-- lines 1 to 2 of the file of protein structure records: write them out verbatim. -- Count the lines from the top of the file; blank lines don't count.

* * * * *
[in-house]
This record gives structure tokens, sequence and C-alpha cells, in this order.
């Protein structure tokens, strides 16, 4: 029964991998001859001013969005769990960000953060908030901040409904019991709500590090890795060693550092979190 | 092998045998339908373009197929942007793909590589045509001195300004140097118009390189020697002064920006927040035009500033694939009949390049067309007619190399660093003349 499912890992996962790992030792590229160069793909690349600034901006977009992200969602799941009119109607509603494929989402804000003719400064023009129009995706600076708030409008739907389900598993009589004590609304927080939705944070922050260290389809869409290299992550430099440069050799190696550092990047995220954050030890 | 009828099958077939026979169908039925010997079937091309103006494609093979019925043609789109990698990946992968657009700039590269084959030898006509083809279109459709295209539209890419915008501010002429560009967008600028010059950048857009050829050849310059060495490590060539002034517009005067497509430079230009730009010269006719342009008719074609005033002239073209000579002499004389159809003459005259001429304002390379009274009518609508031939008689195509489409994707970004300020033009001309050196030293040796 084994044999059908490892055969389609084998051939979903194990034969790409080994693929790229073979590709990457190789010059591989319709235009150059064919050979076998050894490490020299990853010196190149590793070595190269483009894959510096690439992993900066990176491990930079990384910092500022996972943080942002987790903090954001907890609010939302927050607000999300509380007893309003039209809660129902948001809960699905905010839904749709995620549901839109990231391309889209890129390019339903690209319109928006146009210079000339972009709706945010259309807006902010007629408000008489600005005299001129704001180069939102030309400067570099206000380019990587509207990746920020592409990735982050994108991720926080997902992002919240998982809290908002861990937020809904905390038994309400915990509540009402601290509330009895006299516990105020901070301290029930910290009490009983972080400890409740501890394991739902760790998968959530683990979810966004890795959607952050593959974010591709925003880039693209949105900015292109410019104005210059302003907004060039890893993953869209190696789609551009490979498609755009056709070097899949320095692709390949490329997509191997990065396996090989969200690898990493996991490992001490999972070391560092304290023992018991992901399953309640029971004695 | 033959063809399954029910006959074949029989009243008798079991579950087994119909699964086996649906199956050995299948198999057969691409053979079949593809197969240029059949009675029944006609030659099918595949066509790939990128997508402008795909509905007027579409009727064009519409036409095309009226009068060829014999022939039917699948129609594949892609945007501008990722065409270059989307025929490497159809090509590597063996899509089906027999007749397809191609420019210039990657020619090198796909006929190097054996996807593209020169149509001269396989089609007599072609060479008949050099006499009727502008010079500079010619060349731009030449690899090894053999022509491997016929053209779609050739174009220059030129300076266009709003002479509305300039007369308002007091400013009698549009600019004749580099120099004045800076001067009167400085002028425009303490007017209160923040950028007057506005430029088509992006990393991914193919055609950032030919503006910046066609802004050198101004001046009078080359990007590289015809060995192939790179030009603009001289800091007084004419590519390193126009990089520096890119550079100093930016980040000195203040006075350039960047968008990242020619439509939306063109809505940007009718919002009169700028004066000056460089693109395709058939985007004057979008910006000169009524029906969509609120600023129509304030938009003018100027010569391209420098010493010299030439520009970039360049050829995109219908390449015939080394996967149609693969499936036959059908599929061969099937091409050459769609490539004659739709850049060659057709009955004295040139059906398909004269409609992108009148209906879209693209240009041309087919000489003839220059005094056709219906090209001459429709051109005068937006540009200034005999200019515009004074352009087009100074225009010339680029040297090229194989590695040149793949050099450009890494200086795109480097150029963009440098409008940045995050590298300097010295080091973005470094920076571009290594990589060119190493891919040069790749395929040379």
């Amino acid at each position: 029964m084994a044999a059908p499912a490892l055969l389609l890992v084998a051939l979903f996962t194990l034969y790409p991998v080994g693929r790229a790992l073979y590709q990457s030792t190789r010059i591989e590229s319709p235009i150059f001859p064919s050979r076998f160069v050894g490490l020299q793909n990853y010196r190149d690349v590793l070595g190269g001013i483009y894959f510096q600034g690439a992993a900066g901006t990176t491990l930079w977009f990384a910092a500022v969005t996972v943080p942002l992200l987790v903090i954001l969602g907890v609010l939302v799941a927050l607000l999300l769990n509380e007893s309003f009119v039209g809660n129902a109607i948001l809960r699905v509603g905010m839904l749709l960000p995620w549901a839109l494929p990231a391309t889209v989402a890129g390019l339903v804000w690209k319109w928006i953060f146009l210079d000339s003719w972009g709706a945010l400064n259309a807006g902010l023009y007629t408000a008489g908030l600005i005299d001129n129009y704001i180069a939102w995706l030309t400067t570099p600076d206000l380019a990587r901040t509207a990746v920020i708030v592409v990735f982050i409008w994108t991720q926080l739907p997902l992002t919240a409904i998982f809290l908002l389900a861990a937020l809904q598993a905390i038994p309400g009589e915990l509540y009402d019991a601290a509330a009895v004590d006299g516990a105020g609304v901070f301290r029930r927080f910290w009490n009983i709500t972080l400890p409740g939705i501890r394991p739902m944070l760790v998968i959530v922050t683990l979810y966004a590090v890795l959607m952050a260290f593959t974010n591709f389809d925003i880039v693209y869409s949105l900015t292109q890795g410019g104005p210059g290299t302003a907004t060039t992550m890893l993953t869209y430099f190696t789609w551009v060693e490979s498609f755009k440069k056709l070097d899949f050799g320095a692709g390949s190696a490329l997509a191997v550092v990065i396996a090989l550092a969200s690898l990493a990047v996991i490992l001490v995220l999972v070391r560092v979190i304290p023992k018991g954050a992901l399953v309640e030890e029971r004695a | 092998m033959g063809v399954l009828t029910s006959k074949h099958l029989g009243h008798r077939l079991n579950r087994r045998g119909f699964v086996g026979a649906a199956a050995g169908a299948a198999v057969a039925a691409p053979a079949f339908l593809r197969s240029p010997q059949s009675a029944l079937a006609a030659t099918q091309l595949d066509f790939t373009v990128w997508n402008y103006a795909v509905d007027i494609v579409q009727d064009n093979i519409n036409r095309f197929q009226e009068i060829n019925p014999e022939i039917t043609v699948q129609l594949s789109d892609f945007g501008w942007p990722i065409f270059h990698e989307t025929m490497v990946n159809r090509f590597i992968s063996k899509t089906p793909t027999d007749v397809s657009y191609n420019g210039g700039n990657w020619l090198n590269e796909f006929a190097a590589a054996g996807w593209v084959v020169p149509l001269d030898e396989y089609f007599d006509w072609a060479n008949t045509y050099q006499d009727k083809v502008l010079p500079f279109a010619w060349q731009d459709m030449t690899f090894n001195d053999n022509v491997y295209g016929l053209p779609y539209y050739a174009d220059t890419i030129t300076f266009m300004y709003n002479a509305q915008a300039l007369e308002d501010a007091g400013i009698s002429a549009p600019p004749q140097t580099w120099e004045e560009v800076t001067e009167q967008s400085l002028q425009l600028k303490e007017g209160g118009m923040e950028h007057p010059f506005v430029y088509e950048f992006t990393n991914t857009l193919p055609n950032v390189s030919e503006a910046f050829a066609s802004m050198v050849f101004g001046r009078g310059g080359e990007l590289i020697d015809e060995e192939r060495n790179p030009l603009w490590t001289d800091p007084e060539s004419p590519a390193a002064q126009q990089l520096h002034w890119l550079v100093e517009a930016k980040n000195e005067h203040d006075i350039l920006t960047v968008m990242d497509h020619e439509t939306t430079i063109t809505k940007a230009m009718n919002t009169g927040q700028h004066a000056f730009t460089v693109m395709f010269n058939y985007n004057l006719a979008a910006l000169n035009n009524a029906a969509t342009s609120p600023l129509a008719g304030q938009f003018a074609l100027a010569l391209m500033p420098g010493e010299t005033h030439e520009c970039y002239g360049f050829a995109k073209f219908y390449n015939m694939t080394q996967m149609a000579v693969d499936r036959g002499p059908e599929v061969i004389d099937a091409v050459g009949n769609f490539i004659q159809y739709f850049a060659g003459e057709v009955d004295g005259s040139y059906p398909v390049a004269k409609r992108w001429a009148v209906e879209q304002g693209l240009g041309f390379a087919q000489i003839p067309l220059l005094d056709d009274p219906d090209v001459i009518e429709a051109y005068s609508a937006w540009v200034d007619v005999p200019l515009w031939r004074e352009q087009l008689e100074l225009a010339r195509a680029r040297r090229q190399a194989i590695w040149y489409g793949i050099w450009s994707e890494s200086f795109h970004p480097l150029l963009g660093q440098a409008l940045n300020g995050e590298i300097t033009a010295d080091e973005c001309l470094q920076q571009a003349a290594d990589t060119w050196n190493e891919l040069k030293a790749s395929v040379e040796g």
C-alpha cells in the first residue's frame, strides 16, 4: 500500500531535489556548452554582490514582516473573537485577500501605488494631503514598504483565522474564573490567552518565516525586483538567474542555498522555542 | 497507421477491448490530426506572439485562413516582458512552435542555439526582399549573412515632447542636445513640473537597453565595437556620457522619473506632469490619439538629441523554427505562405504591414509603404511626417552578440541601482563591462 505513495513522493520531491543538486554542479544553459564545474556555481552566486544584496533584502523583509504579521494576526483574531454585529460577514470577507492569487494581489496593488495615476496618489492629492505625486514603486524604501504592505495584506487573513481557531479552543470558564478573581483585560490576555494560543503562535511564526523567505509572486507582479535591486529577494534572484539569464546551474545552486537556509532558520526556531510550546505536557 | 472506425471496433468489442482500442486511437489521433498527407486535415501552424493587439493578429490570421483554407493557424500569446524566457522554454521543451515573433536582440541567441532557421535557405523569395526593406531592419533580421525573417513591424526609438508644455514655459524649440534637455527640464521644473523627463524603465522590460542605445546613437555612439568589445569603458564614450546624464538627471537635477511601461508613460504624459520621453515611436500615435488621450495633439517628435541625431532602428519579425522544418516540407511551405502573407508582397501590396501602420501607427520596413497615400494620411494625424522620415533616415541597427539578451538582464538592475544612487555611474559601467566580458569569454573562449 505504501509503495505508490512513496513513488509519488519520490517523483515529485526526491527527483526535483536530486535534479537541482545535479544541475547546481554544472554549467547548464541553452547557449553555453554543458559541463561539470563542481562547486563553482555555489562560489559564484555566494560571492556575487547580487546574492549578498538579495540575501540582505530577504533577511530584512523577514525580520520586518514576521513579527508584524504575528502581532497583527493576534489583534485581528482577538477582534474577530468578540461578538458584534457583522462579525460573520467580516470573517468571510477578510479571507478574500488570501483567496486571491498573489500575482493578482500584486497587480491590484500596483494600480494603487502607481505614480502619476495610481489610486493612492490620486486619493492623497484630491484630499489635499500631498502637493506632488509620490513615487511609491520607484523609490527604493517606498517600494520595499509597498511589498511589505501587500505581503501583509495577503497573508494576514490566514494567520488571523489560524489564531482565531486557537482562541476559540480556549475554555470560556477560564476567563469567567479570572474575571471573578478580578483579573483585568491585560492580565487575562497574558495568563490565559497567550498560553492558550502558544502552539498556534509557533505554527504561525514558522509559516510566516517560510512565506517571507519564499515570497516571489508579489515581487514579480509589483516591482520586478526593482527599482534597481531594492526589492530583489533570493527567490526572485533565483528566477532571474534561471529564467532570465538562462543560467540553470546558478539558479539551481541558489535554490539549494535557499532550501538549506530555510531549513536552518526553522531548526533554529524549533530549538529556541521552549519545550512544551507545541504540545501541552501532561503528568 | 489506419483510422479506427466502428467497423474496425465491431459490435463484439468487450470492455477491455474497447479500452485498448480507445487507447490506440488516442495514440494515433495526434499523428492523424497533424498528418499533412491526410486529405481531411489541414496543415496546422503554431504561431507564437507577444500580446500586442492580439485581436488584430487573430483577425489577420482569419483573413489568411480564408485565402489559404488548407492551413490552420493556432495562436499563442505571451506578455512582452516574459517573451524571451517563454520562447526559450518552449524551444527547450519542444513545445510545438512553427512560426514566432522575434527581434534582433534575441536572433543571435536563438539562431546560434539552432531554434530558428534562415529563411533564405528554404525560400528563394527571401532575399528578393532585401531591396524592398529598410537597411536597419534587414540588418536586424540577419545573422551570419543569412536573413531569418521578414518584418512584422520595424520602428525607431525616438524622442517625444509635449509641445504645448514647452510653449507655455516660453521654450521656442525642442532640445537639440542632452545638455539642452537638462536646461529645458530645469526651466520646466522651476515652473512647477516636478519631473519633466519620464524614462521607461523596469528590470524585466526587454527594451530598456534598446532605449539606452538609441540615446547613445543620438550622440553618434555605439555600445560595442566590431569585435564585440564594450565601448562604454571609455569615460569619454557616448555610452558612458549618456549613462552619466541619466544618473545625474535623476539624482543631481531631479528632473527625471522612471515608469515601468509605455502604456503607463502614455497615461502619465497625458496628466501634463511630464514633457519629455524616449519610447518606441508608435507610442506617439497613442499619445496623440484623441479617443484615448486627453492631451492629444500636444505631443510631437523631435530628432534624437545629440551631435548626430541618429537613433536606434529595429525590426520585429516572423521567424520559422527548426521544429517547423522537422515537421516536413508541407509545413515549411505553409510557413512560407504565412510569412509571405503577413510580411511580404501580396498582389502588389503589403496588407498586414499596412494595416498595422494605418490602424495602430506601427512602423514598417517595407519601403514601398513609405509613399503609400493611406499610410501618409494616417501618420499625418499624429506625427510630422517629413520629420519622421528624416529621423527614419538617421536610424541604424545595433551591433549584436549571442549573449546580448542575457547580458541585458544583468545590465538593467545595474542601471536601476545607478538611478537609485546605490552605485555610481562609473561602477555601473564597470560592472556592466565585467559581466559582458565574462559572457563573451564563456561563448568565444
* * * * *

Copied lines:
[in-house]
This record gives structure tokens, sequence and C-alpha cells, in this order.